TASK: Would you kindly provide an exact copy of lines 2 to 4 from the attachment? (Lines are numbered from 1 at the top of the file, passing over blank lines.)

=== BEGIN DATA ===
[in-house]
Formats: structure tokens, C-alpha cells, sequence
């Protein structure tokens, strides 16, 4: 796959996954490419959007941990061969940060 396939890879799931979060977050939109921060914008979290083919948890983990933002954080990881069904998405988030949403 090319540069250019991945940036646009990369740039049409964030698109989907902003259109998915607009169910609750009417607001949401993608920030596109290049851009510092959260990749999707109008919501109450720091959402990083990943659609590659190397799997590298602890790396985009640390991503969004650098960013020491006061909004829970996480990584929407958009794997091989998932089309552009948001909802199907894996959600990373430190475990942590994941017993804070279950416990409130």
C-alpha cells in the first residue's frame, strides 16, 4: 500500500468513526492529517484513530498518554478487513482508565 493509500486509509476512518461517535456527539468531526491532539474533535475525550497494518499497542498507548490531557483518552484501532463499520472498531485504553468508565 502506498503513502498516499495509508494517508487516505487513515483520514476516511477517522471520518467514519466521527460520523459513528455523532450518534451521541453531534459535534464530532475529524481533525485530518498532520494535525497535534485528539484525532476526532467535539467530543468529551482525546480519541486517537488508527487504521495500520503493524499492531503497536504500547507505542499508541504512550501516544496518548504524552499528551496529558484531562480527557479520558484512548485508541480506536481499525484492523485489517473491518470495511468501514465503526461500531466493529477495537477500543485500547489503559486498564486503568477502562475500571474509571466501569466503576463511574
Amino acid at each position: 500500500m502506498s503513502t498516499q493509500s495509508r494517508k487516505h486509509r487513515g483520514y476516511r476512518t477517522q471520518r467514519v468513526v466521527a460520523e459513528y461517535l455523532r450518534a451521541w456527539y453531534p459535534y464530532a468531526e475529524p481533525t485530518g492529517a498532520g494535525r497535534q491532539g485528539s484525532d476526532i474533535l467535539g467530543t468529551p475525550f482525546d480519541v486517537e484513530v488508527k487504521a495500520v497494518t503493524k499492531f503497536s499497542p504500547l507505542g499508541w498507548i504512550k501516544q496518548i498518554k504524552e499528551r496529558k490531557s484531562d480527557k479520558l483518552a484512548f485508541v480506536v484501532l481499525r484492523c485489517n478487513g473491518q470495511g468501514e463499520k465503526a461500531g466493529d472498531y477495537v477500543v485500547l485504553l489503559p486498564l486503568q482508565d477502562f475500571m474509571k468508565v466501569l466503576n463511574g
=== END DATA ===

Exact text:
Formats: structure tokens, C-alpha cells, sequence
């Protein structure tokens, strides 16, 4: 796959996954490419959007941990061969940060 396939890879799931979060977050939109921060914008979290083919948890983990933002954080990881069904998405988030949403 090319540069250019991945940036646009990369740039049409964030698109989907902003259109998915607009169910609750009417607001949401993608920030596109290049851009510092959260990749999707109008919501109450720091959402990083990943659609590659190397799997590298602890790396985009640390991503969004650098960013020491006061909004829970996480990584929407958009794997091989998932089309552009948001909802199907894996959600990373430190475990942590994941017993804070279950416990409130």
C-alpha cells in the first residue's frame, strides 16, 4: 500500500468513526492529517484513530498518554478487513482508565 493509500486509509476512518461517535456527539468531526491532539474533535475525550497494518499497542498507548490531557483518552484501532463499520472498531485504553468508565 502506498503513502498516499495509508494517508487516505487513515483520514476516511477517522471520518467514519466521527460520523459513528455523532450518534451521541453531534459535534464530532475529524481533525485530518498532520494535525497535534485528539484525532476526532467535539467530543468529551482525546480519541486517537488508527487504521495500520503493524499492531503497536504500547507505542499508541504512550501516544496518548504524552499528551496529558484531562480527557479520558484512548485508541480506536481499525484492523485489517473491518470495511468501514465503526461500531466493529477495537477500543485500547489503559486498564486503568477502562475500571474509571466501569466503576463511574